Feb 07 2010

Tea Party Self Destructs With Conservative Fringes

Published by at 9:38 am under All General Discussions

When the Tea Parties were non political gatherings of Americans challenging the deficit spending, deficit in tax cuts and deficit in respecting the judgement and goodness of Americans to do the right thing I was a big fan. But as the movement gained followers, it also attracted the same political wannabes who have tried to turn it into a ‘true ‘conservative’ movement. Which has destroyed the movement’s attraction with independents and centrists.

When you have Birthers given center stage to promote absurd conspiracy theories based on ignorance of law and technical issues you have gone way out of the mainstream. When you have nativist Tom Tancredo as a major speaker you have sunk beyond the fringes.

The Tea Party had a chance to allow center-left, center-right and as much of the far right who could stomach the center of America to come together in a modern Reaganesque coalition to oppose the liberal madness gripping DC. That opportunity is now gone:

You see, the popular conservative meme right now is that Democrats are arrogant and condescending and think that voters are stupid.

Given Democrats’ condescension, I wanted to see how a real American conservative would relate to the average voter. How would the far right express its deep belief in the power of the people?

Here is Tancredo’s opening: First, we should have a “civics literacy test” before people are allowed to vote. Second, “People who could not even spell the word vote or say it in English put a committed socialist ideologue in the White House whose name is Barack Hussein Obama.” Convention organizer Judson Phillips helpfully explained that “Tancredo doesn’t feel like a lot of people who supported Barack Obama understand the basics of this country.”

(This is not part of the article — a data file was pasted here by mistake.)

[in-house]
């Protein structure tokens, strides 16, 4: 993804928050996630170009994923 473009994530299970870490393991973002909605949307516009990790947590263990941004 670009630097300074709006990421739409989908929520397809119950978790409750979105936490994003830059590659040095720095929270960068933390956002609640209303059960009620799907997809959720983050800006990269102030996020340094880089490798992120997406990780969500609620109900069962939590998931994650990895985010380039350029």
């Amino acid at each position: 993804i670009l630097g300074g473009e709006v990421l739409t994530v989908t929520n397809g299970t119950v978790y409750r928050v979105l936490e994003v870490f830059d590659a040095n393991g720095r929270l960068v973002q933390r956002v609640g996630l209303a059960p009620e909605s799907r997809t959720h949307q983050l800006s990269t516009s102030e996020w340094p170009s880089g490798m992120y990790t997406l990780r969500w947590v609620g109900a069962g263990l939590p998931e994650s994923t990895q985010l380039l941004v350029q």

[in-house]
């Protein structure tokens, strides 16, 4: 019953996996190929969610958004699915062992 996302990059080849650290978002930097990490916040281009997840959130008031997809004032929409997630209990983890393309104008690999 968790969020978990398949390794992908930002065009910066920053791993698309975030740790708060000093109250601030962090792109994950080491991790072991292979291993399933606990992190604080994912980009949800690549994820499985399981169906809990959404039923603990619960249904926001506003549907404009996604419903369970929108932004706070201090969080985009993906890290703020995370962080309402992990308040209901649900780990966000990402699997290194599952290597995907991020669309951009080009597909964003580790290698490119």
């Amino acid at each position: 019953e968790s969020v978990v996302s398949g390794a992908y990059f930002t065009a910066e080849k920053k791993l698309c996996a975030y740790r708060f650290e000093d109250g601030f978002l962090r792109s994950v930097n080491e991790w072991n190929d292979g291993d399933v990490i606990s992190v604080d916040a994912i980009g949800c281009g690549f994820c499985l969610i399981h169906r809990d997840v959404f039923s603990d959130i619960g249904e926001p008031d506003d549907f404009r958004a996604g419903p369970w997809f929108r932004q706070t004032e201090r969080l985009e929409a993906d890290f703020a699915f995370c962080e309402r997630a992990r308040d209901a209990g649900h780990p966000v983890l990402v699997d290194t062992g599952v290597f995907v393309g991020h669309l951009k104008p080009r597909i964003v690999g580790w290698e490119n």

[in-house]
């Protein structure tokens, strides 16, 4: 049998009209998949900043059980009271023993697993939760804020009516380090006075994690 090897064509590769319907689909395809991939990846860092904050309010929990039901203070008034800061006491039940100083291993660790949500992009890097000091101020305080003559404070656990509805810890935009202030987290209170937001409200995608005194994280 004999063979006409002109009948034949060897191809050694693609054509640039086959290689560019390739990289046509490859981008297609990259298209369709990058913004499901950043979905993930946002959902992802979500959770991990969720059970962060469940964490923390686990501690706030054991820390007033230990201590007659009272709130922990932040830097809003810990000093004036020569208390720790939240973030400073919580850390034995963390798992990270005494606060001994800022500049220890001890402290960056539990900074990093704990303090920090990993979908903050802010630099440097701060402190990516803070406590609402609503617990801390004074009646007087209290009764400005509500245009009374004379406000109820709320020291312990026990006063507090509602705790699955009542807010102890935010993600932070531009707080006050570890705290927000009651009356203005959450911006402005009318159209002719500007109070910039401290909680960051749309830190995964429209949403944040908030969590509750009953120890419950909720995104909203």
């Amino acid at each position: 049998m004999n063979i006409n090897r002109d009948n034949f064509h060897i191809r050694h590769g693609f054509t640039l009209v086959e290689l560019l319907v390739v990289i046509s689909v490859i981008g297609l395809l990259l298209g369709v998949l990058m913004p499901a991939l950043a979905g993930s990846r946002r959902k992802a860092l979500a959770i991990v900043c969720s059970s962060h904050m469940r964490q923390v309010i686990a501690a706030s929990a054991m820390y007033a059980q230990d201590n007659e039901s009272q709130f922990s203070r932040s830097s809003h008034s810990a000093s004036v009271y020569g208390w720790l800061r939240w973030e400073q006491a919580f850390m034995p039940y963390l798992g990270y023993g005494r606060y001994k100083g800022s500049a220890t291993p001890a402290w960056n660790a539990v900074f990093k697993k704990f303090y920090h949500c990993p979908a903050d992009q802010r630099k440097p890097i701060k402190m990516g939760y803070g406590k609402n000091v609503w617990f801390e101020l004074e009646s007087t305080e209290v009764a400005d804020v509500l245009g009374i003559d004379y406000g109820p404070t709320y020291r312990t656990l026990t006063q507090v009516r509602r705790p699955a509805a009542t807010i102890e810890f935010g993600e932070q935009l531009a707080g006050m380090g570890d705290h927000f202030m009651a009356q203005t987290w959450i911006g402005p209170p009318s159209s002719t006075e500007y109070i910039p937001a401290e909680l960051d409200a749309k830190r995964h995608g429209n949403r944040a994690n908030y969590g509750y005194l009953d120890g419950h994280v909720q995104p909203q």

I am not wasting anymore time with the right-wing fringes. I and many others are fed up with both fringes and their condescending arrogance (usually as unfounded as their wild schemes and purity tests). And I feel for those who think this movement has any future, including one person I have supported recently with great hope:

During her speech at the National Tea Party Convention on Saturday night, former Alaska Gov. Sarah Palin (R) ripped the Democratic Party and Obama administration, calling on them to “stop lecturing and start listening.”

That is a universally good idea. Stop lecturing and start listening. Start listening when it becomes clear there is no science behind global warming, nor is there any behind ntelligent design. Start listening when it becomes clear the science of biology proves human embryos are precious human beings with all the potential of anyone other human being, especially when that science is rooted in the real science of evolution and genetics.

Start listening when Americans want to be proud of their diversity, not see it as a wild eyed threat or constant handicap. Start listening when we make clear we are not interested in ignorance based conspiracy theories about the President not being a US Citizen or the President wasting time listening in on American telephone calls and not terrorists.

Over the years both fringes have more than demonstrated their inability to do more than tell everyone else what to do and screw up everything they touch. We have Democrat and Republican leaders in jail for bribery, destroying their families through the lust for power, talking out of multiple sides of their mouths and not doing what they preach.

Let me quote Palin again:

“Competition is good, it makes us work harder and produce more,” Palin said. “Despite what the pundits want you to think, contested primaries aren’t civil war, they are democracy at work and that’s beautiful.”

To a point. When you get to the Birthers and the immigrant haters it is not a beautiful thing. It is a train wreck. Count me out. As Palin said, there is a segment of the movement I am completely comfortable with:

Asked in a pre-screened questioned-and-answer session after the speech if the movement should become an independent party or join the GOP, Palin said, “The Republican Party would be very smart to absorb as much of the Tea Party movement as possible.”

But it is an ever shrinking segment it seems.

Update: See what I mean – NJ, VA and MA were won by winning over centrists, not repulsing them or rejecting them.

Update: For folks who think I am off base here, I suggest they stop by and see Ed Morrissey’s take on this incident. Others may waster their time with the fringe, but I won’t.